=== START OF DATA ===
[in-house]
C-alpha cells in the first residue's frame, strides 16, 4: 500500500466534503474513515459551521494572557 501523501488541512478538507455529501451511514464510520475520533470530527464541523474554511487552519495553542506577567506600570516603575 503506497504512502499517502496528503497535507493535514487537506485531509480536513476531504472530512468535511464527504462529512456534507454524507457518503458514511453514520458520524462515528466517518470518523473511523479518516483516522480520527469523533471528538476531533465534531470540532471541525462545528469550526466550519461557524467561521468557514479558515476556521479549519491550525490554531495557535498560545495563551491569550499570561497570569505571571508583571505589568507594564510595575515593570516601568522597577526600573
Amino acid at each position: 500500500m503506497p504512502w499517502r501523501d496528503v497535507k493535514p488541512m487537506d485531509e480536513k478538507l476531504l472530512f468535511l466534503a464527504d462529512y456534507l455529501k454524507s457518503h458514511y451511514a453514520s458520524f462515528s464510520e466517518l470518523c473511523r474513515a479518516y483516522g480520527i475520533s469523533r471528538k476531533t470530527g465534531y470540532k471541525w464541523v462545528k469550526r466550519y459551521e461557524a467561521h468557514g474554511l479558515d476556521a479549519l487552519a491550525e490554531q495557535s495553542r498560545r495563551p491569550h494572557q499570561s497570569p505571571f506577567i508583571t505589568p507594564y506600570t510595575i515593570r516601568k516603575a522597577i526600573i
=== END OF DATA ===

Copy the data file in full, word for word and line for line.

[in-house]
C-alpha cells in the first residue's frame, strides 16, 4: 500500500466534503474513515459551521494572557 501523501488541512478538507455529501451511514464510520475520533470530527464541523474554511487552519495553542506577567506600570516603575 503506497504512502499517502496528503497535507493535514487537506485531509480536513476531504472530512468535511464527504462529512456534507454524507457518503458514511453514520458520524462515528466517518470518523473511523479518516483516522480520527469523533471528538476531533465534531470540532471541525462545528469550526466550519461557524467561521468557514479558515476556521479549519491550525490554531495557535498560545495563551491569550499570561497570569505571571508583571505589568507594564510595575515593570516601568522597577526600573
Amino acid at each position: 500500500m503506497p504512502w499517502r501523501d496528503v497535507k493535514p488541512m487537506d485531509e480536513k478538507l476531504l472530512f468535511l466534503a464527504d462529512y456534507l455529501k454524507s457518503h458514511y451511514a453514520s458520524f462515528s464510520e466517518l470518523c473511523r474513515a479518516y483516522g480520527i475520533s469523533r471528538k476531533t470530527g465534531y470540532k471541525w464541523v462545528k469550526r466550519y459551521e461557524a467561521h468557514g474554511l479558515d476556521a479549519l487552519a491550525e490554531q495557535s495553542r498560545r495563551p491569550h494572557q499570561s497570569p505571571f506577567i508583571t505589568p507594564y506600570t510595575i515593570r516601568k516603575a522597577i526600573i